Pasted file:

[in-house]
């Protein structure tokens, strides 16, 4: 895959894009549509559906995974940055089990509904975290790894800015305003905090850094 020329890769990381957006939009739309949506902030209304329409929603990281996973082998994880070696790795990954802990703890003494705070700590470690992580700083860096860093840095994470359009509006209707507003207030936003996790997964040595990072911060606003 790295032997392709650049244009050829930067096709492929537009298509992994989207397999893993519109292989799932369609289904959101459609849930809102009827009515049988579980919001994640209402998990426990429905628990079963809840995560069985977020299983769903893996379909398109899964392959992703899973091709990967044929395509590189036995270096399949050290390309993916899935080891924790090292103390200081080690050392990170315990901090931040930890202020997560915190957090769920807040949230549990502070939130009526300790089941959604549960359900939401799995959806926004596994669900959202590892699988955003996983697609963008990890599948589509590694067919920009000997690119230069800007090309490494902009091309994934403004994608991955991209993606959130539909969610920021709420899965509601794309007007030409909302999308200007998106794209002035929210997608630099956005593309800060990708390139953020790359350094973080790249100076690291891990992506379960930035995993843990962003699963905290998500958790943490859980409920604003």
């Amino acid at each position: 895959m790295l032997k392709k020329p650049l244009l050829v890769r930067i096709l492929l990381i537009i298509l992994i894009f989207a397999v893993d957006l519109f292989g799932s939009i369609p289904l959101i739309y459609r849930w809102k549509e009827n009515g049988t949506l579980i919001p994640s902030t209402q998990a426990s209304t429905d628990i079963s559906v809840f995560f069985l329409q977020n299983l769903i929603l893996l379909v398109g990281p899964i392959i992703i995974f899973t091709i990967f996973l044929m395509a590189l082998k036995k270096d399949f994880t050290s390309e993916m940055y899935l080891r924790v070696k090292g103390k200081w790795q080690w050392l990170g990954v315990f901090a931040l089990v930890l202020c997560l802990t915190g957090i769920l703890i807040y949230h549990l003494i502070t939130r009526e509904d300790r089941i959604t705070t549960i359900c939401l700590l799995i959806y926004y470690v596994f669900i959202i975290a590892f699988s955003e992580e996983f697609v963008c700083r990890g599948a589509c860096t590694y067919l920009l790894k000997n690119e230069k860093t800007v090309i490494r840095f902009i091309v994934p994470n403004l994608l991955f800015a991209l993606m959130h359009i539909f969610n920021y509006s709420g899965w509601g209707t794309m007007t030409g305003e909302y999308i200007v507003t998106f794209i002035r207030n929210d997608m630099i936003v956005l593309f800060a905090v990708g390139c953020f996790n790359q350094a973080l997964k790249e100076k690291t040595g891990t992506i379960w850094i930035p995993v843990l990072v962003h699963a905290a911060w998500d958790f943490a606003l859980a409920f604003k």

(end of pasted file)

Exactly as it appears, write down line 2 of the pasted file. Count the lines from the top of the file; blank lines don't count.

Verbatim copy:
């Protein structure tokens, strides 16, 4: 895959894009549509559906995974940055089990509904975290790894800015305003905090850094 020329890769990381957006939009739309949506902030209304329409929603990281996973082998994880070696790795990954802990703890003494705070700590470690992580700083860096860093840095994470359009509006209707507003207030936003996790997964040595990072911060606003 790295032997392709650049244009050829930067096709492929537009298509992994989207397999893993519109292989799932369609289904959101459609849930809102009827009515049988579980919001994640209402998990426990429905628990079963809840995560069985977020299983769903893996379909398109899964392959992703899973091709990967044929395509590189036995270096399949050290390309993916899935080891924790090292103390200081080690050392990170315990901090931040930890202020997560915190957090769920807040949230549990502070939130009526300790089941959604549960359900939401799995959806926004596994669900959202590892699988955003996983697609963008990890599948589509590694067919920009000997690119230069800007090309490494902009091309994934403004994608991955991209993606959130539909969610920021709420899965509601794309007007030409909302999308200007998106794209002035929210997608630099956005593309800060990708390139953020790359350094973080790249100076690291891990992506379960930035995993843990962003699963905290998500958790943490859980409920604003």